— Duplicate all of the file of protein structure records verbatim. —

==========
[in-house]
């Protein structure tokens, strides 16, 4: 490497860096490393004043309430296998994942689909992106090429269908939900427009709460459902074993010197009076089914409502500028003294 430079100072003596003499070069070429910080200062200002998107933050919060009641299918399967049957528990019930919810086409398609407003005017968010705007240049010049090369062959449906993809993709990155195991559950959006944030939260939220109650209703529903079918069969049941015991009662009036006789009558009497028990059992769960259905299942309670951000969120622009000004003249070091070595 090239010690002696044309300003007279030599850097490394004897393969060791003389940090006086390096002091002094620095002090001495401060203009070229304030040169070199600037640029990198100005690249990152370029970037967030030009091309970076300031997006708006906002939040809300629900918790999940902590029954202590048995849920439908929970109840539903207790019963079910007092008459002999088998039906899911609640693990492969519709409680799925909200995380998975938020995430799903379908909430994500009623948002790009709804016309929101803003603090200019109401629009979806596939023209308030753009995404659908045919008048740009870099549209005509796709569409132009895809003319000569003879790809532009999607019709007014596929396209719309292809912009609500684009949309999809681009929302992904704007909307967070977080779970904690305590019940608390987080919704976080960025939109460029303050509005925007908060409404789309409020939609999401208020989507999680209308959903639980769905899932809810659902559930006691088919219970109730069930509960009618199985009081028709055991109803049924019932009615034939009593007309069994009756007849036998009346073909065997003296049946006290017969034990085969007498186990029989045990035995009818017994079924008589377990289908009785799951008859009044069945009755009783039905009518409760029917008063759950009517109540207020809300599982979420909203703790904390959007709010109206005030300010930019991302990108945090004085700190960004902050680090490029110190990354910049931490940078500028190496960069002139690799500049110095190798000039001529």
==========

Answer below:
[in-house]
């Protein structure tokens, strides 16, 4: 490497860096490393004043309430296998994942689909992106090429269908939900427009709460459902074993010197009076089914409502500028003294 430079100072003596003499070069070429910080200062200002998107933050919060009641299918399967049957528990019930919810086409398609407003005017968010705007240049010049090369062959449906993809993709990155195991559950959006944030939260939220109650209703529903079918069969049941015991009662009036006789009558009497028990059992769960259905299942309670951000969120622009000004003249070091070595 090239010690002696044309300003007279030599850097490394004897393969060791003389940090006086390096002091002094620095002090001495401060203009070229304030040169070199600037640029990198100005690249990152370029970037967030030009091309970076300031997006708006906002939040809300629900918790999940902590029954202590048995849920439908929970109840539903207790019963079910007092008459002999088998039906899911609640693990492969519709409680799925909200995380998975938020995430799903379908909430994500009623948002790009709804016309929101803003603090200019109401629009979806596939023209308030753009995404659908045919008048740009870099549209005509796709569409132009895809003319000569003879790809532009999607019709007014596929396209719309292809912009609500684009949309999809681009929302992904704007909307967070977080779970904690305590019940608390987080919704976080960025939109460029303050509005925007908060409404789309409020939609999401208020989507999680209308959903639980769905899932809810659902559930006691088919219970109730069930509960009618199985009081028709055991109803049924019932009615034939009593007309069994009756007849036998009346073909065997003296049946006290017969034990085969007498186990029989045990035995009818017994079924008589377990289908009785799951008859009044069945009755009783039905009518409760029917008063759950009517109540207020809300599982979420909203703790904390959007709010109206005030300010930019991302990108945090004085700190960004902050680090490029110190990354910049931490940078500028190496960069002139690799500049110095190798000039001529």